The incredible avocado is considered a superfood, and for good reason. According to Medical News Today , the small stone fruit is high in fiber, has twice as much potassium as a banana, contains loads of essential vitamins, has a healthy amount of antioxidants and is rich in healthy fats. It also helps aid in digestion thanks to its high fiber content. And let’s not forget that the thick skin that protects the inside also keeps pesticides and harmful chemicals from penetrating the interior, making it even more appealing. Video of the Day
Dr. David Perlmutter, a neurologist, and author of Grain Brain , advocates that the avocado is one of the best foods for our brains and body because of the fat content. "Avocado is very high in monounsaturated fats that have been shown repeatedly to reduce the risk of heart disease, lower blood pressure and improve insulin sensitivity." Avocados are also a part of what he calls the “Anti-Alzheimer’s Trio," one of the three most powerful foods (in addition to coconut oil and grass-fed beef ) that we should eat daily to optimize brain health .
While picking a ripe avocado can seem like a game of roulette, it doesn’t have to be. Sure you can squeeze the fruit and try and determine the level of ripeness by how soft or firm the fruit feels. Or, better yet, according to Life Hacker (and also the way we choose avocados), pull off the stem and look at the color that is left behind. If the color is brown, the avocado is too ripe. If it’s that bright green color you’ve come to know and love, then it’s ripe and ready to eat.
Of course one of the best ways to consume perfectly ripe avocados is through guacamole, so we’ve pulled together our favorite recipes that put a surprising spin on your basic guac with just a couple additions. Check out the list of game-changing guacamole recipes below. Move over avocado toast, this baked sweet potato with guacamole is, quite possibly, the best thing ever. And if you are following Whole30 or the Paleo diet , then you can easily incorporate this into your weekly game plan for breakfast, lunch or dinner.
While baking sweet potatoes does reduce some of their nutritional content, it’s minimal, says Cynthia Sass , RD, CSSD, and NYC- and LA-based performance nutritionist. And it’s absolutely safe to eat the skin of sweet potatoes — it has up to ten times the antioxidant power compared to the flesh, according to NutritionFacts.org . This bright, sweet and spicy take on the usual savory guacamole recipe will become your favorite go-to thanks to the unusual pairing of apples and jalapeños.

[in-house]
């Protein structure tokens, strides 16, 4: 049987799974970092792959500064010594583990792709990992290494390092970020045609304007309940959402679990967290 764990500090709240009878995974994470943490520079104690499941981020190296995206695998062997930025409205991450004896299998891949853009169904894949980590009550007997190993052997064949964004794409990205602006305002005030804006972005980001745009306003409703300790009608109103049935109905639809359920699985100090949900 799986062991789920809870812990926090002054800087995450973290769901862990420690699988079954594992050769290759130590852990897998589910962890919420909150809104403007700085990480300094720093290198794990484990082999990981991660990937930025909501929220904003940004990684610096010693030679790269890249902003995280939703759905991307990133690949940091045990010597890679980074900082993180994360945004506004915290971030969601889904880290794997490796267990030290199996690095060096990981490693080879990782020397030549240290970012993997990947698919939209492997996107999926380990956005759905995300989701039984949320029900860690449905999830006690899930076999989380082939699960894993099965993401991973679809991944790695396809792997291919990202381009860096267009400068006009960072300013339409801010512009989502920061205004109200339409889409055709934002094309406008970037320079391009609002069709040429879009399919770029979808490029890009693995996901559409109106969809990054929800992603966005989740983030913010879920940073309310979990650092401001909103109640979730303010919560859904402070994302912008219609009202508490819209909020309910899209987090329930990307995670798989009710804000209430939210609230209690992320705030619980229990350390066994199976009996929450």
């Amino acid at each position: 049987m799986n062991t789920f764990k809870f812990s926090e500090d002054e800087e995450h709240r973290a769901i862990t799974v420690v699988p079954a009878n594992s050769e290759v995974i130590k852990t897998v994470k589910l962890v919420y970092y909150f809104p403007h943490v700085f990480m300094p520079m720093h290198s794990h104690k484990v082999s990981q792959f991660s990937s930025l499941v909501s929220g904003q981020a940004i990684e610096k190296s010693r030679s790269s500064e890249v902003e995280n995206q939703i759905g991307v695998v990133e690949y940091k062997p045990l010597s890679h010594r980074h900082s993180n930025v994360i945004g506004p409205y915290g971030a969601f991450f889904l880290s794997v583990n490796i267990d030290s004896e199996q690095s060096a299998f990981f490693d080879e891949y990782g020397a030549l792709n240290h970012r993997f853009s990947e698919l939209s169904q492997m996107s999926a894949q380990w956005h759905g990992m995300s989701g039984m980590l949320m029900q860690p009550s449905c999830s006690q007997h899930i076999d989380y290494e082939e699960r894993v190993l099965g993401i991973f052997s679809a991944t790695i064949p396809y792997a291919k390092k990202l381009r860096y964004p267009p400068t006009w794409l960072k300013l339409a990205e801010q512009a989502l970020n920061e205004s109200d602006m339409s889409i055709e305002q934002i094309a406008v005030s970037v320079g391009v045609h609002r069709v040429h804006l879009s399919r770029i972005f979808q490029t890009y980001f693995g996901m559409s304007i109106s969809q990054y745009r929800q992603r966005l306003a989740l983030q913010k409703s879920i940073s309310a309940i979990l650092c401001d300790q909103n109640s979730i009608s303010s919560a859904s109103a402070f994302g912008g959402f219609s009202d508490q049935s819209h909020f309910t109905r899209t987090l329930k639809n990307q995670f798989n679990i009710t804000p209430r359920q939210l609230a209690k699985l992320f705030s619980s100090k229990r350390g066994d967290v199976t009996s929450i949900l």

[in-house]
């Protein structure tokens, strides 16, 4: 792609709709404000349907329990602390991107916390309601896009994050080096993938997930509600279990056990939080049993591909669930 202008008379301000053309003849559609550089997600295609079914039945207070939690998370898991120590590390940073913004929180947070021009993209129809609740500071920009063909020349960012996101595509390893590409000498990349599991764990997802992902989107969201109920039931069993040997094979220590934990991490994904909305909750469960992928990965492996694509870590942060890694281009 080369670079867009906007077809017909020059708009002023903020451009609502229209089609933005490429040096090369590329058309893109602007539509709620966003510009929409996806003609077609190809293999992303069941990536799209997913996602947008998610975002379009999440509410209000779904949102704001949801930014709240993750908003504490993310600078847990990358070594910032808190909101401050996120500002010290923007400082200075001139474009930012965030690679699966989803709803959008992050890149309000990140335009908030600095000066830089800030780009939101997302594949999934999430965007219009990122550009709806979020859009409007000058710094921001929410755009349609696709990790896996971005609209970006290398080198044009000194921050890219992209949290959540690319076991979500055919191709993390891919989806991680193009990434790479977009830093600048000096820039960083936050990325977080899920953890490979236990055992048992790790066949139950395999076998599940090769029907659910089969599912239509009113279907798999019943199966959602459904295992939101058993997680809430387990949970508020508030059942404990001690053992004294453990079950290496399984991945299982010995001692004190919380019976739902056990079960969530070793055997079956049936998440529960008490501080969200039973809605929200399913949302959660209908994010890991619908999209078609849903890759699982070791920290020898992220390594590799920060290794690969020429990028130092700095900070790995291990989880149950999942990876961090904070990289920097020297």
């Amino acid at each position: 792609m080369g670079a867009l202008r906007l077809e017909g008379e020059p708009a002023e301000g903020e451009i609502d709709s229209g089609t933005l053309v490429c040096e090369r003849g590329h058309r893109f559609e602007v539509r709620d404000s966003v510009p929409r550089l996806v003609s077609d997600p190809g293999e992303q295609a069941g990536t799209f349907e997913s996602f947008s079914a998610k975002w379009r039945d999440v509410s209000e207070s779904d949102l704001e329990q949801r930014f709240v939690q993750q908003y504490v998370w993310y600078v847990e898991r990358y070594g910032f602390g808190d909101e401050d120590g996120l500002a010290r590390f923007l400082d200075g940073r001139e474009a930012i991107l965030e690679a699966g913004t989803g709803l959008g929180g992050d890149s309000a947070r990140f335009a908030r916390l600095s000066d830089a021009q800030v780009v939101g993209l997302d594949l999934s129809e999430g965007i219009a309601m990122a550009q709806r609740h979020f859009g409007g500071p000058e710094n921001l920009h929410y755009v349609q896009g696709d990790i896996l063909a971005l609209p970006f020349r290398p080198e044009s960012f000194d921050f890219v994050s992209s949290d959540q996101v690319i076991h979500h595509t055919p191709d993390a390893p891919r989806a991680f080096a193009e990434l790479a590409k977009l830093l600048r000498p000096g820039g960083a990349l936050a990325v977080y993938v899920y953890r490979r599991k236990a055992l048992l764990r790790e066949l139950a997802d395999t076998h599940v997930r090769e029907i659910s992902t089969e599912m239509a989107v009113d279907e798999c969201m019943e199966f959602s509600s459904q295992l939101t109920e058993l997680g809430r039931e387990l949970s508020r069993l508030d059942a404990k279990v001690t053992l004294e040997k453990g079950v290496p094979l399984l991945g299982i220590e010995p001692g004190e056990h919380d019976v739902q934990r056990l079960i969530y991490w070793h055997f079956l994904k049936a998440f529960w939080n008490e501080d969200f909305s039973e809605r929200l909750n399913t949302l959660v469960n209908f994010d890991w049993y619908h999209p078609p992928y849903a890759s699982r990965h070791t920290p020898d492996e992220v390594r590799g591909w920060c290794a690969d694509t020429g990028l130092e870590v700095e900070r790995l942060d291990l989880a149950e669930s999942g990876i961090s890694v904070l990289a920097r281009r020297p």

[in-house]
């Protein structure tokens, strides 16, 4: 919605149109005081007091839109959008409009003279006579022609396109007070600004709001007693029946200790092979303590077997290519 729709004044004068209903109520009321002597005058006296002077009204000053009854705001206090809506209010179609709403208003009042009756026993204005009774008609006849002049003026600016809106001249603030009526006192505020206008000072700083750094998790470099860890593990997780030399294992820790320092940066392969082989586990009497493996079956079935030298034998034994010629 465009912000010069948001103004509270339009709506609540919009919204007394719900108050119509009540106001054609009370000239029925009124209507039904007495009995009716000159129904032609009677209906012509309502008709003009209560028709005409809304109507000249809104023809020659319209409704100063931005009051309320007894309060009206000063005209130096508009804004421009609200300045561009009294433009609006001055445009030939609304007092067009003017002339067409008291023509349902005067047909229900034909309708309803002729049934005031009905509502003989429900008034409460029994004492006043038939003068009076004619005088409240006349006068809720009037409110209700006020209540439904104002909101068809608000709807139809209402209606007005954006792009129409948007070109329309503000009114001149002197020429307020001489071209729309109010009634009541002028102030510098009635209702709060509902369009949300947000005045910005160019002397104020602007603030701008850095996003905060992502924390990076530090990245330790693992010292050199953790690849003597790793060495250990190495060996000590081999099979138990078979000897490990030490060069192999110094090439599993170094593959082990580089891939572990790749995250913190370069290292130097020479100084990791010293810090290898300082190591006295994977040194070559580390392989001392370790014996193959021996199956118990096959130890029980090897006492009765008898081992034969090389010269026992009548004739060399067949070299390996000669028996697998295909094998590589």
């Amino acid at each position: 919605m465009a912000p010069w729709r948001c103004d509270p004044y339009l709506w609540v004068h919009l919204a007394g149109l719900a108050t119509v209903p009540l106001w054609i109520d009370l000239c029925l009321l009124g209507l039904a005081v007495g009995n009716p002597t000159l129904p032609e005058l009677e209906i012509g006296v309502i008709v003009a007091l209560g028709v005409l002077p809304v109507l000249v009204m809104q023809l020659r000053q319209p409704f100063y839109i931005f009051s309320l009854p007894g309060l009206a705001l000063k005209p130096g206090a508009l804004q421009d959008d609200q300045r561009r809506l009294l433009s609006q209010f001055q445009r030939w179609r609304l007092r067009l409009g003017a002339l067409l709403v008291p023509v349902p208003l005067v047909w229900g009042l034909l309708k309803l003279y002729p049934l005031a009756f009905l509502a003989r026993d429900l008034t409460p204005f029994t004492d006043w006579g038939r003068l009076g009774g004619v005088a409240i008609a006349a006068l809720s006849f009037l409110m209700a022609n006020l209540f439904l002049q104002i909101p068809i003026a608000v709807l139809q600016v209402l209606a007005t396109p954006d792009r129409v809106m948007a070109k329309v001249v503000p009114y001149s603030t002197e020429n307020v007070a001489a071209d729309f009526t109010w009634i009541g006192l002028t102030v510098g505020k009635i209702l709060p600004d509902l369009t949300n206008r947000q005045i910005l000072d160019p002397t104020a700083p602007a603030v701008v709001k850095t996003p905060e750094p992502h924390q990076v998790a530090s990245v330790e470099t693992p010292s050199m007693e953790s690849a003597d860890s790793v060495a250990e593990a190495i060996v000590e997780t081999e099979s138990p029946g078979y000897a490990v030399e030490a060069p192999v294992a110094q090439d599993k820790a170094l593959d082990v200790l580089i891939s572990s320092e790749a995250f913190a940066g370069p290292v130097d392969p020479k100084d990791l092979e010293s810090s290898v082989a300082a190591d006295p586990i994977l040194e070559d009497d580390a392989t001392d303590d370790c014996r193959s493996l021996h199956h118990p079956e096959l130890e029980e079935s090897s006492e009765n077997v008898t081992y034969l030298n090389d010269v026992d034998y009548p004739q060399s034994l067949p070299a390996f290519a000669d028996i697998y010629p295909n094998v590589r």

If you can handle the spice, incorporating jalapeños into your diet (not just in guacamole) can offer a host of health benefits. Jalapeños have antioxidant powers that fight free radicals , which cause premature aging along with various diseases, and the chiles can also aid in weight management. According to Science Daily , capsaicin, which gives jalapeños their heat, can raise the core body temperature and increase your metabolism. Additionally, studies have shown a reduction in appetite post-pepper consumption. From cumin to grapeseed oil, this guacamole is full of unlikely ingredients that come together for a delicious dip at only 91 calories per quarter cup. The secret to crowd-pleasing guacamole? Use ingredients like spicy chili peppers and tangy tomatillos. Tomatillos, as opposed to regular tomatoes, add an exciting, slightly acidic layer to the dish’s flavor profile. The contrasting notes play well with the creamy base of avocados and the bright, citrusy flavor of cilantro. Guacamole is, by and large, a versatile dip thanks to the thick, creamy texture of the avocados. This makes adding ingredients to your favorite recipe a no-brainer, especially if you want to up the protein content.
Ideal as a post-workout snack, this guacamole recipe calls for Greek yogurt and increases the total grams of protein of three grams per serving to seven. In addition to the beneficial protein bump, Greek yogurt is also low in carbohydrates and contains essential gut probiotics that, according to the Journal of the American Medical Association , have been shown to improve digestive function and reduce antibiotic side effects.
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